Accessing State Standards

State Standards

Providing high-quality, rigorous education opportunities equips students with the skills necessary to prepare for employment and independence. State standards have been established to help do just that!

The overall goal of state standards within education is to provide a clear, consistent learning framework so that students across the board can be successful in their education and beyond.

State standards vary across the United States. Many states, as well as Washington D.C., the four territories and the Department of Defense Education Activity, have adopted the Common Core Standards. Other states create and update their own versions. All state standards can be accessed via your state’s Department of Education website.

For students with the most significant cognitive learning disabilities, the Every Student Success Act (ESSA) permits 1 percent of all students assessed to participate in the Alternate Assessment aligned with Alternate Academic Achievement Standards (AA-AAAS).

State standards in special education

According to the Individuals with Disabilities Education Act, students with disabilities should be educated in the least restrictive environment. This means students with disabilities should receive their education and services with their typically developing peers as much as possible, as well as have access to the same academic content that is taught within general education classrooms.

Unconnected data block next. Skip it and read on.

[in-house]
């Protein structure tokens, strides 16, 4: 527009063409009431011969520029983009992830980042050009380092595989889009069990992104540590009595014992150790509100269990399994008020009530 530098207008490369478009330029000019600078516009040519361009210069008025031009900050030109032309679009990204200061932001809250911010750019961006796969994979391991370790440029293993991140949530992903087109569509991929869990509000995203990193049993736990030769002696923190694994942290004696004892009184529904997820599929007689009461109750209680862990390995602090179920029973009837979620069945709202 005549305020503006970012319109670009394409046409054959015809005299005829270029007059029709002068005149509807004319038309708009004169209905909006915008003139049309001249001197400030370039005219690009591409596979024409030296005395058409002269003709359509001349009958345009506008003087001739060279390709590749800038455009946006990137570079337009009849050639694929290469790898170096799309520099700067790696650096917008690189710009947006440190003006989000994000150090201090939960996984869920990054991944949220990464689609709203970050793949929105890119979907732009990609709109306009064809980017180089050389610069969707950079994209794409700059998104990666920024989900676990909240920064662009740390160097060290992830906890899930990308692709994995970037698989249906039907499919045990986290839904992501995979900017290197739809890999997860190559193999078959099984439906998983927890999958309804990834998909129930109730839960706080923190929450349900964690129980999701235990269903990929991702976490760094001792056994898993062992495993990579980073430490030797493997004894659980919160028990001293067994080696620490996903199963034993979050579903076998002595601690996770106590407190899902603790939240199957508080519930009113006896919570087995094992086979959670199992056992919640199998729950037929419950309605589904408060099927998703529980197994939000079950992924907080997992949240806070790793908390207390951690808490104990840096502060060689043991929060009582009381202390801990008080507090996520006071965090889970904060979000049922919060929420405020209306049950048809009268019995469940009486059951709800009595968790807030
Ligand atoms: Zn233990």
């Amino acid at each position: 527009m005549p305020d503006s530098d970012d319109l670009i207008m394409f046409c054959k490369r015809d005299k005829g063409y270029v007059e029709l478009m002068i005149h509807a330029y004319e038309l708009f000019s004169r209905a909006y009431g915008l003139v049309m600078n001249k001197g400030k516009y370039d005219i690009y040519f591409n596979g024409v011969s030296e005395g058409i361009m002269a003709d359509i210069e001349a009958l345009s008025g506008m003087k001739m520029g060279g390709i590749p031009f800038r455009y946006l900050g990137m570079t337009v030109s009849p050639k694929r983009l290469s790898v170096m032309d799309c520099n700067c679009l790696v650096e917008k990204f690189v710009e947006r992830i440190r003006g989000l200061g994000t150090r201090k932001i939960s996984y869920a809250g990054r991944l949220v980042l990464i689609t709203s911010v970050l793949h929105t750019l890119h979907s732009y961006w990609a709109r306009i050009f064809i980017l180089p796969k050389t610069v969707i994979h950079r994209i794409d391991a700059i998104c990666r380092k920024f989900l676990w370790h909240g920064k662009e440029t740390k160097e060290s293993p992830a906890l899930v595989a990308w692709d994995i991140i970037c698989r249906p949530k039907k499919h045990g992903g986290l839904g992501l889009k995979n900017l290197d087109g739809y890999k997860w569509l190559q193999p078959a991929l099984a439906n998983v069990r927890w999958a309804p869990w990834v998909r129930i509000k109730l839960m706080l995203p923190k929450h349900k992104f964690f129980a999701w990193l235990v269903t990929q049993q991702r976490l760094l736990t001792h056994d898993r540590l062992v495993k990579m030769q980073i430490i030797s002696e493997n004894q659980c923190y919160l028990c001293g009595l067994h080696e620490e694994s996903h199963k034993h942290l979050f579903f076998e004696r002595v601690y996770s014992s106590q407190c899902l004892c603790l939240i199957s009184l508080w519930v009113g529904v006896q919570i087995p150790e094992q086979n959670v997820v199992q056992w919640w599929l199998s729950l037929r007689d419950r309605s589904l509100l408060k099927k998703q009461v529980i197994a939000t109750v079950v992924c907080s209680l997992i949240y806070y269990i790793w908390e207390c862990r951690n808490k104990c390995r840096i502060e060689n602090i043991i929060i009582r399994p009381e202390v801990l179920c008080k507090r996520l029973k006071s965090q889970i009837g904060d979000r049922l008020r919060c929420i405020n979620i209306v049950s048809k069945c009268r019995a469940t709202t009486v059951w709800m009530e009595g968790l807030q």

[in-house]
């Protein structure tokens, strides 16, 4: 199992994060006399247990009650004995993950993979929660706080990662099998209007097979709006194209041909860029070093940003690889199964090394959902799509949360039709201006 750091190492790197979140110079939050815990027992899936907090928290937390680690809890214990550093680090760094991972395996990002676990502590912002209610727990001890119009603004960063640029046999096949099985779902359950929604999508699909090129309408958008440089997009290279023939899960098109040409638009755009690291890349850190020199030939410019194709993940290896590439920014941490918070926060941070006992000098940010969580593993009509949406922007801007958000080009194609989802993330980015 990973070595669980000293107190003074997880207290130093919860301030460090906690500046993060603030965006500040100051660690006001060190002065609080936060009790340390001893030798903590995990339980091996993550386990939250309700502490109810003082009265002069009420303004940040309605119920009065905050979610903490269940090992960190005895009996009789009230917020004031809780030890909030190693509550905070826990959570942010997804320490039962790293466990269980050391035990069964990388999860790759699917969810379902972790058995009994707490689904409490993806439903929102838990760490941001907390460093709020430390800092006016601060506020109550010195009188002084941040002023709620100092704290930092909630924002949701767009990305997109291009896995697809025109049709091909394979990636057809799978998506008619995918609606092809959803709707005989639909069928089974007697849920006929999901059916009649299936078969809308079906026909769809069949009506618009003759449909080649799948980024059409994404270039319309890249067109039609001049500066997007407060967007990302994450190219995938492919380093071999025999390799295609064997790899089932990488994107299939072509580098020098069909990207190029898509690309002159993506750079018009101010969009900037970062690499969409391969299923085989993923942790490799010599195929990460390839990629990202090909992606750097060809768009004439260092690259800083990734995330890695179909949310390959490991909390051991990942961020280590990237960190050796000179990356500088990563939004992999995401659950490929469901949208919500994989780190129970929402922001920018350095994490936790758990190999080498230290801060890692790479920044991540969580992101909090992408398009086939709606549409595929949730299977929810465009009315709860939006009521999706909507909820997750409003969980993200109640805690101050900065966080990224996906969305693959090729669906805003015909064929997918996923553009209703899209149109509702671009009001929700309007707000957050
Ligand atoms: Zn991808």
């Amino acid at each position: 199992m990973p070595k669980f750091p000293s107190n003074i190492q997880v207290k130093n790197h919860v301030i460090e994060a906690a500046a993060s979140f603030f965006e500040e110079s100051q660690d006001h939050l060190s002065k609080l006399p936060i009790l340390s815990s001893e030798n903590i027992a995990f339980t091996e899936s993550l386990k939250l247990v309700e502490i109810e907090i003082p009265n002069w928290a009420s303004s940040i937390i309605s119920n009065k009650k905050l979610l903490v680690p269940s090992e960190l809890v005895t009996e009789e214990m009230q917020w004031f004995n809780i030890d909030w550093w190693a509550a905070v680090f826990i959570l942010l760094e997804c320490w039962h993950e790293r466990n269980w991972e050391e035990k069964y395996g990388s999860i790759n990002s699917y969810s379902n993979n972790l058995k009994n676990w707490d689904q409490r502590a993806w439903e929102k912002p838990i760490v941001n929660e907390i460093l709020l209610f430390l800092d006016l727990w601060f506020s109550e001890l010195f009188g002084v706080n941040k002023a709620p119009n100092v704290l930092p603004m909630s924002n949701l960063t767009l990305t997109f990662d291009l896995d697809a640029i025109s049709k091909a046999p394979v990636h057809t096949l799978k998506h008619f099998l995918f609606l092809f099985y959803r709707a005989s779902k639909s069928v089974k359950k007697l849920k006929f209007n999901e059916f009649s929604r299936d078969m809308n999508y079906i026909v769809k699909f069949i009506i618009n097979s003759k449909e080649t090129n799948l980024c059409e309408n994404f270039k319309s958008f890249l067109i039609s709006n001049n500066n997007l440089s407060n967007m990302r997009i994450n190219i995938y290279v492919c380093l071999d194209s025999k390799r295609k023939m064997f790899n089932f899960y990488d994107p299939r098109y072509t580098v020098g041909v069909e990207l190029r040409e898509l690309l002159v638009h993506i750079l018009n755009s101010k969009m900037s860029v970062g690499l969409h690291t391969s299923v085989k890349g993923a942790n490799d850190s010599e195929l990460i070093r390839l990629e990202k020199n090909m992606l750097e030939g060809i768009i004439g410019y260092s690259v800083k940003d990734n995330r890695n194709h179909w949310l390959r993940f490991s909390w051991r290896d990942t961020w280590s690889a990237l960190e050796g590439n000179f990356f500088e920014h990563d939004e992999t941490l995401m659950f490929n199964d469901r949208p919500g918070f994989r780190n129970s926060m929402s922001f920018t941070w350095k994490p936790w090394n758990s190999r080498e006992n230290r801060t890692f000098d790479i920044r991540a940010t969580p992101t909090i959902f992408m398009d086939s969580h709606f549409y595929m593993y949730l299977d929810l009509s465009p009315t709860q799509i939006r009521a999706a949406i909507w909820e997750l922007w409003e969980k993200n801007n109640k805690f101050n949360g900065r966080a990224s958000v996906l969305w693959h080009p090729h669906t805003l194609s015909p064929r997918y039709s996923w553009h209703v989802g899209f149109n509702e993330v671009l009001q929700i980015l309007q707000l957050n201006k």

All students who receive special education and/or related services are required to receive an individualized education program (IEP), which must outline how the student is provided a free and appropriate education (FAPE) in the least restrictive environment. This includes access to grade-aligned instruction. If a child’s IEP doesn’t align to state standards, it can be considered a violation of FAPE.

Standards-based instruction

In order to provide students with autism spectrum disorder and extensive support needs with access to standards-based instruction, materials and instruction should be modified to meet individual needs via evidence-based practices (EBP).

Some evidence-based practices that have been documented as effective for students with autism spectrum disorder and extensive support needs include but are not limited to:

  • Systematic and explicit instruction: providing well-defined instruction that is planned in a strategic sequence to promote clear understanding and accessibility for all students
  • Time delay: incrementally decreasing the utilization of prompts during instructional learning, while simultaneously utilizing reinforcement
  • Prompting: offering cues to assist students with learning desired skills or behaviors
  • Reinforcement: a fundamental concept in Applied Behavior Analysis (ABA) that increases the future likelihood of a behavior occurring.
Everyone can learn 

The principle of the least dangerous assumption indicates that educators should believe that all of their students, regardless of ability or disability, are capable of learning. Utilizing this assumption as well as state standards ensures that students with disabilities receive the high-quality education they deserve to prepare them for post-school engagements and potential future employment.

After considering these factors and assumptions, we can set up our students with disabilities for academic success, more opportunity and increased independence in and out of the classroom.

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